The larvae are not highly mobile and typically only move into the first four to six rows of corn near their overwintering site. Stalk borer larvae either feed on leaves or tunnel into the stalk. Leaf feeding first appears as irregular rows of holes in the newly unfolding leaves, similar to whorl-feeding by European corn borer. However, stalk borer feeding results in larger and more ragged holes than European corn borer (Photo 4). Heavy feeding can lead to abnormal plant growth, such as twisted leaves. Leaf feeding does not usually cause economic injury but tunneling can severely damage plants.
Stalk borer larvae feed on leaves in the whorl of corn plants before tunneling into the stalk (Photo 5). Sometimes, larvae burrow into the stalk at the base of the plant and tunnel upward. Larval feeding can destroy the growing point, but the growing point is not always injured. Severely injured plants may develop “dead heart,” where the whorl appears dead while the other leaves are green. If plants survive, they will likely grow tillers and be stunted. Tassels may be deformed, and silking may be delayed, which can result in yield losses. Many plants do not produce normal-sized ears, and when plants are attacked at early stages, they may not produce an ear at all. Severely injured plants may die, leading to stand reductions in corn. Young corn is particularly vulnerable to severe injury; plants are unlikely to be killed once they reach V7.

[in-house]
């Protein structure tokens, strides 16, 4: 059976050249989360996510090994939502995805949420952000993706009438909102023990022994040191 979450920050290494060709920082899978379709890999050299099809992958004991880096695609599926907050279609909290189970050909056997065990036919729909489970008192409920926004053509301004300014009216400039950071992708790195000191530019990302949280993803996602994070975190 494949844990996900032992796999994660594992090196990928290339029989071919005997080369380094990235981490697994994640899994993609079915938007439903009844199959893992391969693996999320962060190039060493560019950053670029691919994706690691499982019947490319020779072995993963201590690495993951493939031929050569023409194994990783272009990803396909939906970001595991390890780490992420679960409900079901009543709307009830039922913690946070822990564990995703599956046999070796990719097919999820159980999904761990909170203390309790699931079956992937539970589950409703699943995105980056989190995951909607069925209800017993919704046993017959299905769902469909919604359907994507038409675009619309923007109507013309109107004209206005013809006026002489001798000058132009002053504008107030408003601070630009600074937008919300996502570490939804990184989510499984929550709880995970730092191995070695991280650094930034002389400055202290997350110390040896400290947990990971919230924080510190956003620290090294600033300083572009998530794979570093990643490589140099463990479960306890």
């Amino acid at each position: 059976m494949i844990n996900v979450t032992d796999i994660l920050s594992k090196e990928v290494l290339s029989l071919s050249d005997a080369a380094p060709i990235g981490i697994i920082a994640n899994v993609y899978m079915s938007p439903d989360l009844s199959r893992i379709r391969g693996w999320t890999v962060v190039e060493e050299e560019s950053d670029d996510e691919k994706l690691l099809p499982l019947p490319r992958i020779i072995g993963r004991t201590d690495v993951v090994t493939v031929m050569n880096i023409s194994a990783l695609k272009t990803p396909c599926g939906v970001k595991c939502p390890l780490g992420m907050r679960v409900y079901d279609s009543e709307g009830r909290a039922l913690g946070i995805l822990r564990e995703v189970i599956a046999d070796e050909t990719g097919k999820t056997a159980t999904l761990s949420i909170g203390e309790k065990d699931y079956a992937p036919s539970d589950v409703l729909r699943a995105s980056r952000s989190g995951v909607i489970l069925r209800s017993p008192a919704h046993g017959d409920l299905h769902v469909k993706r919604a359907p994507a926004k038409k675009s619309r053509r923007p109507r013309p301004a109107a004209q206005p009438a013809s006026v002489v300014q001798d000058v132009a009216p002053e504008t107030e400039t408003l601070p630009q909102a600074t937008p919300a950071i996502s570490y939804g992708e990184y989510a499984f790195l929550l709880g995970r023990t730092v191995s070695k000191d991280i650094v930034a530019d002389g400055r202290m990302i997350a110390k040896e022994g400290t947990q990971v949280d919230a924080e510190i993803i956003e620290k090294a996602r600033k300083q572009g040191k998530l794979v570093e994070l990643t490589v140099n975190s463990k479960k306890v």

In soybean, plants infested with stalk borer usually have wilted terminals (Photo 6). It is easy to overlook infested soybean plants because neighboring plants grow quickly and fill in gaps. Yield losses have not been reported in soybean, because neighboring plants compensate well for any stand losses or stunted plants.
Fields with a history of stalk borer injury are at higher risk since stalk borers tend to re-infest the same fields. Grass cover crops (e.g., rye or wheat) may be attractive egg-laying sites for female moths. Fields with late-season grassy weeds or unmanaged grass borders or waterways are attractive egg-laying sites as well.